Volkswagen Golf Alltrack — Go-anywhere wagon

By Jim Meachen and Ted Biederman

If you desire a car-like driving experience, but need extra cargo capacity and desire the light-duty off-road capability necessary for traversing such things as snow-covered roads, then we have the ticket. It's the 2017 Volkswagen Golf Alltrack.

Volkswagen has decided to take Subaru’s dominating all-wheel drive crossover wagon market head-on using the attractive and affordable Golf SportWagen and raising up its road clearance by 1.4 inches, equipping it with some modest off-road under chassis protection, adding the Golf R’s extra traction grip of the 4Motion all-wheel drive system, which shifts 50 percent of torque rearward when needed, and dressing it up with some exterior plastic body cladding on its lower extremities.
Mechanically, the Alltrack and its SportWagen sibling are nearly identical with both using the same 1.8-liter, four-cylinder engine that’s turbocharged to produce 170-horsepower and 199 pound-feet of torque and paired with a choice of either a six-speed manual or six-speed dual-clutch automated manual transmission. All-wheel drive is standard with the Alltrack, but is offered as an option on the SportWagen model.

We have been pleasantly surprised at the performance from the 1.8-liter engine each time we've driven it in the standard Golf, the compact Jetta sedan and the bigger Passat. And it didn't disappoint this time around in the Alltrack. In addition to its published time of 7.5 seconds from 0-to-60, it's rated at 22 mpg city, 30 highway and 25 overall on regular gas.

Combine the decent performance with the quick-shifting 6-speed dual-clutch automatic — which we think is a step up over the standard six-speed in other Golf models — with the wagon's excellent body control in the curves and its light and accurate steering and you've got an outstanding package. For those desiring an even firmer feel, switching the car to the sport drive mode sharpens throttle response and holds gears longer. There are three other modes —normal, custom and off-road.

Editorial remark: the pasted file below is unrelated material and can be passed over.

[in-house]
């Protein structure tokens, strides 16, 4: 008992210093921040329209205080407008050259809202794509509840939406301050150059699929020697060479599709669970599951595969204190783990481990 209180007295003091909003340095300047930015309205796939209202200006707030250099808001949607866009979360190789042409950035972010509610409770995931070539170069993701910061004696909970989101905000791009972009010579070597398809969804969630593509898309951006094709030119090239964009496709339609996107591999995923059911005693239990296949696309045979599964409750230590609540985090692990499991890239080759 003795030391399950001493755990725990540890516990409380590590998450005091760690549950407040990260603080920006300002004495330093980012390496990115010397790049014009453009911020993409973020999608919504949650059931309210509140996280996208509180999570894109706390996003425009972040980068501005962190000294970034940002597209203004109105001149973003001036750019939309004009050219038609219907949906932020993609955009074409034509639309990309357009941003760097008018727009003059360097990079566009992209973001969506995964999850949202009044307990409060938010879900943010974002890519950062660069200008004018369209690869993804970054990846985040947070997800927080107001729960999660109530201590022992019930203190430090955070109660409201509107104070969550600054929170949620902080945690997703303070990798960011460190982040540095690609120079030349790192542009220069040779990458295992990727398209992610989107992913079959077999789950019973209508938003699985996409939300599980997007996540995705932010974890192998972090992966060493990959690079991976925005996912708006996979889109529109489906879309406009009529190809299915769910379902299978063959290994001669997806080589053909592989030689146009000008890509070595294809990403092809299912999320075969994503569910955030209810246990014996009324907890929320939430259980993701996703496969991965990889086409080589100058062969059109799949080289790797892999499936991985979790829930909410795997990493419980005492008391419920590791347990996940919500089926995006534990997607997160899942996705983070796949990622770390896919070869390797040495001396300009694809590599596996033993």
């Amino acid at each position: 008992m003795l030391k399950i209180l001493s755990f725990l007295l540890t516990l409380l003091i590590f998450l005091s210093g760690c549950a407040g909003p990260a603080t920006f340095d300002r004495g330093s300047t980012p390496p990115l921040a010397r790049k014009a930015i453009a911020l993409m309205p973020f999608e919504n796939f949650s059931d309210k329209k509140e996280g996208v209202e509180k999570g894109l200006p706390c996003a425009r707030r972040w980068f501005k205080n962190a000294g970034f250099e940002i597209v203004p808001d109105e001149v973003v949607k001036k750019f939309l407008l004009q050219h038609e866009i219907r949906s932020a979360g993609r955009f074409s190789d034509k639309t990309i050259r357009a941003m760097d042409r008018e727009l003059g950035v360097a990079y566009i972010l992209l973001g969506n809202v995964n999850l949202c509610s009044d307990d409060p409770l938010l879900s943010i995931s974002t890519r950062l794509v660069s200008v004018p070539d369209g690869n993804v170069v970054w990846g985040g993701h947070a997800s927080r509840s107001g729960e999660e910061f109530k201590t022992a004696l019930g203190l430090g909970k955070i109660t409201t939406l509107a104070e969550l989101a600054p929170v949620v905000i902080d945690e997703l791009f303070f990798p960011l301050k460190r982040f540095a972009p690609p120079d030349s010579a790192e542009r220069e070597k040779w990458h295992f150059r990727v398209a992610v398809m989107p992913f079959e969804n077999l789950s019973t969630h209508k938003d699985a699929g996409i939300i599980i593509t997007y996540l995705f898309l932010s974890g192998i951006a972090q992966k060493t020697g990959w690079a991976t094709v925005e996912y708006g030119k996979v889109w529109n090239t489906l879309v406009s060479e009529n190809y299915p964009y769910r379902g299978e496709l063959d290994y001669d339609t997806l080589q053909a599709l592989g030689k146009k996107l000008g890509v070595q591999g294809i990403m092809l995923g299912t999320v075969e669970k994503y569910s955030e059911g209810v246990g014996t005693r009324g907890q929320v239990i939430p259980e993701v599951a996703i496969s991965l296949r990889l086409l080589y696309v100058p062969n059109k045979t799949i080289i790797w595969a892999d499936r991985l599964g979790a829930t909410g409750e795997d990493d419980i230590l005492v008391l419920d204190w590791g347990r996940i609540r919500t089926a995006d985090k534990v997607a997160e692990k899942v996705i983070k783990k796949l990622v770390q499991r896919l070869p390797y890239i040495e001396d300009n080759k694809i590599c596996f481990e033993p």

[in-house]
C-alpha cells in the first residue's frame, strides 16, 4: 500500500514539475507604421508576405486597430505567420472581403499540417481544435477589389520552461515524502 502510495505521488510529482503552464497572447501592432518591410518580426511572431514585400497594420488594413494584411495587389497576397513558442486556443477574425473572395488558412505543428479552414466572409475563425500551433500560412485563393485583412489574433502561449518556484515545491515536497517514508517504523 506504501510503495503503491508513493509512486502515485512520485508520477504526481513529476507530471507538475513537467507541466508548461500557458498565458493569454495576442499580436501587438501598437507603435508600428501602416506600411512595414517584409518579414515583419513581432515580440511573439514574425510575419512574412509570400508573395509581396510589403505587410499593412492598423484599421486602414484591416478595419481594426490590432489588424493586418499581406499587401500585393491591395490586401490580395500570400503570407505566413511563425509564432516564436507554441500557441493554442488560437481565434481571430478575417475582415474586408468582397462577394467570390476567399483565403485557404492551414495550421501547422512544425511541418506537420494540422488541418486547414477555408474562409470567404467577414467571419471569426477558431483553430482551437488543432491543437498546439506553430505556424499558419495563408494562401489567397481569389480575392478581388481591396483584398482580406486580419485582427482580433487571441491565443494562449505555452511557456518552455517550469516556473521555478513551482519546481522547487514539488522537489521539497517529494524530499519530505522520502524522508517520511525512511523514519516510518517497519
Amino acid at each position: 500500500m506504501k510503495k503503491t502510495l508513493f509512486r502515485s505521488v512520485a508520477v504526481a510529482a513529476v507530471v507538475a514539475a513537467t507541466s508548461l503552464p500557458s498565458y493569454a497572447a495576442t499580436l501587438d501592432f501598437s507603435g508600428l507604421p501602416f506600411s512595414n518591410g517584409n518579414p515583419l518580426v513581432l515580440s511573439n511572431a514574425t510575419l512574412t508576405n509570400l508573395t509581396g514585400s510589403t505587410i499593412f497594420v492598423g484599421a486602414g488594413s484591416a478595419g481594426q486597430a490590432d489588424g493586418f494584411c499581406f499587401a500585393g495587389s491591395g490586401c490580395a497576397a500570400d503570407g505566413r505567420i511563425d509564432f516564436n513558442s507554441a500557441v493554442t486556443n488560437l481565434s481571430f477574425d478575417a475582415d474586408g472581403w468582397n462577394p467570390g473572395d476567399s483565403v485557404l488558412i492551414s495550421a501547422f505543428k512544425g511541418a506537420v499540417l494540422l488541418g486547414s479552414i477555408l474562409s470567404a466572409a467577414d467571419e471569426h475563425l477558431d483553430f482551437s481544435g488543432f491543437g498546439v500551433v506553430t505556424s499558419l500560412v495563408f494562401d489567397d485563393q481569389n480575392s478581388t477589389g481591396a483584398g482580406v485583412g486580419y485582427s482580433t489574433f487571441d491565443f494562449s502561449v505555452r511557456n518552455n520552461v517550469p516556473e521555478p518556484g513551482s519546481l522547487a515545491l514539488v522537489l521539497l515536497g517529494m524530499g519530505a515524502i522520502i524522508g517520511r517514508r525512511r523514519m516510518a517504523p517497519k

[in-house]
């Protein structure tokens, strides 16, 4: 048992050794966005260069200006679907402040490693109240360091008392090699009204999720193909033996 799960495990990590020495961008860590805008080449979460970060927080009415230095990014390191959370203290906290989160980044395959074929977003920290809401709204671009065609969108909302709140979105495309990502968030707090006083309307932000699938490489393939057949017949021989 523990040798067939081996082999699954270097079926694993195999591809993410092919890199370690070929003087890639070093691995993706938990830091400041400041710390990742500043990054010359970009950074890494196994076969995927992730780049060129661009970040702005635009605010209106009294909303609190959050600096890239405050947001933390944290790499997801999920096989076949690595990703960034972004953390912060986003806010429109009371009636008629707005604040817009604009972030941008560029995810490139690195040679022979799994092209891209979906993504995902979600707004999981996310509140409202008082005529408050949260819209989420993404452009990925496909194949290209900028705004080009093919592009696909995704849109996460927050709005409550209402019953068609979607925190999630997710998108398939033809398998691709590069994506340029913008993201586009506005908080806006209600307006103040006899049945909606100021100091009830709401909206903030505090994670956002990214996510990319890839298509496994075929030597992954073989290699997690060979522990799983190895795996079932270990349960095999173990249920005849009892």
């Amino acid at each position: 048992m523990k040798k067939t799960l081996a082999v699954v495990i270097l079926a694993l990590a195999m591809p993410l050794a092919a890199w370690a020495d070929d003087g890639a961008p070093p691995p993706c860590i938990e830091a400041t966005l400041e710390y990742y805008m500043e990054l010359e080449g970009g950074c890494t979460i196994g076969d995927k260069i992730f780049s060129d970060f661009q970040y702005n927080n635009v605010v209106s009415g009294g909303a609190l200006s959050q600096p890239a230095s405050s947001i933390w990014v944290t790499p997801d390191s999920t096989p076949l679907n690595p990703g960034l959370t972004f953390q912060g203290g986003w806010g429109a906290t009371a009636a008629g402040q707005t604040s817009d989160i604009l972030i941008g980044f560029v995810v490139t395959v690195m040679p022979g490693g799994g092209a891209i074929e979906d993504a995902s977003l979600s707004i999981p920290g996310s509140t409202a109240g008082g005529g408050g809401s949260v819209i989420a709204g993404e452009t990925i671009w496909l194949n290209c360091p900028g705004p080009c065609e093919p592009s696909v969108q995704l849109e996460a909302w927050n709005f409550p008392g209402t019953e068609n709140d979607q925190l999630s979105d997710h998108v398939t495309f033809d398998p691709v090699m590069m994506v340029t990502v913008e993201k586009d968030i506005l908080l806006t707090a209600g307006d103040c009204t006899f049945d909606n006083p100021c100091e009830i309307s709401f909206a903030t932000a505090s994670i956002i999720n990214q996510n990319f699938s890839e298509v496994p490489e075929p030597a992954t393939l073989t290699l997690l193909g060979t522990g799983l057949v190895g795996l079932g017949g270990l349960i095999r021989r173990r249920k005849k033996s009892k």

On the road, the Alltrack is a sweetheart to drive, quick, fun, solid and especially comfortable. We drove the Alltrack at an off-road course in the Tahuya State Forest on Bainbridge Island just across from Seattle. While one shouldn’t expect the Alltrack to be a hard-core off-roader, we were really surprised at the degree of ease it handled the rugged, rutted, rock strewn trails and over and around obstacles. Snow covered and icy roads should be a snap.

One issue we had going into the week was whether the Alltrack would offer enough room to really be a serviceable wagon, a worthy choice over the Subaru contingent, since it does carry the compact Golf nameplate. We found that it does — with adequate rear-seat leg room for second-row passengers together with luggage capacity measured at 30.4 cubic feet. Cargo capacity with the rear seats folded is a small-crossover-like 66.5 cubic feet.

Some people may not like the uncomplicated look of the instrument panel, but we like the conservatively handsome layout with all controls and switchgear right at hand. All climate controls can be operated without going into the touchscreen, but radio presets and other infotainment controls must be accessed through the touchscreen. We also like the very intuitive adaptive cruise controls located on the left side on the steering wheel. VW's new infotainment system comes with Android Auto and Apple CarPlay. We had no problem connecting an iPhone 6. On the downside, there is only one USB port in the car — an oversight in our electronic world.

The Alltrack comes in three trim levels — S, SE and SEL — and can reach a rather lofty purchase price in a well-outfitted SEL trim, which carries a bottom line of $33,710 without options. We discovered that you can drive a very-well equipped vehicle in S trim — sans a few bells and whistles such as a panoramic sunroof, power seats and 18-inch wheels — for a base price of $26,670.

Standard equipment at that price includes roof rails, heated side mirrors, air conditioning, cruise control, power windows and locks, leather-trimmed tilt-and-telescoping steering wheel, synthetic leather upholstery, heated front seats, rearview camera, a 6.5-inch touchscreen, audio system with eight speakers and a CD player and satellite radio. Our S trim test car came with the optional Driver's Assistance Package for $845 that includes adaptive cruise control bringing the bottom line to $28,615 including destination charge.

The SE starts at $31,350 and adds such things as automatic headlights, a panoramic sunroof, keyless entry and ignition and the Fender Premium audio system. The SEL trim adds 18-inch alloy wheels, 12-way power driver's seat, and upgraded infotainment with touchscreen navigation.

Base price: $26,670; as driven, $28,615
Engine: 1.8-liter turbocharged 4-cylinder
Horsepower: 170 @ 4,500 rpm
Torque: 199 foot-pounds @ 1,600 rpm
Transmission: 6-speed dual clutch automatic
Drive: all wheel
Seating: 2/3
Wheelbase: 103.5 inches
Length: 179.6 inches
Curb weight: 3,422 pounds
Turning circle: 35.8 feet
Luggage capacity: 30.4 cubic feet
Cargo capacity: 66.5 cubic feet
Fuel capacity: 14.5 gallons (regular)
EPA rating: 22 city, 30 highway, 25 combined
0-60: 7.5 seconds (Car and Driver)
Also consider: Subaru Outback, Subaru Crosstrek, Mini Countryman

The Good
• Energetic 4-cylinder engine
• User-friendly controls
• Light-duty off-road capability

The Bad
• Only one USB port

The Ugly
• Pricey at upper end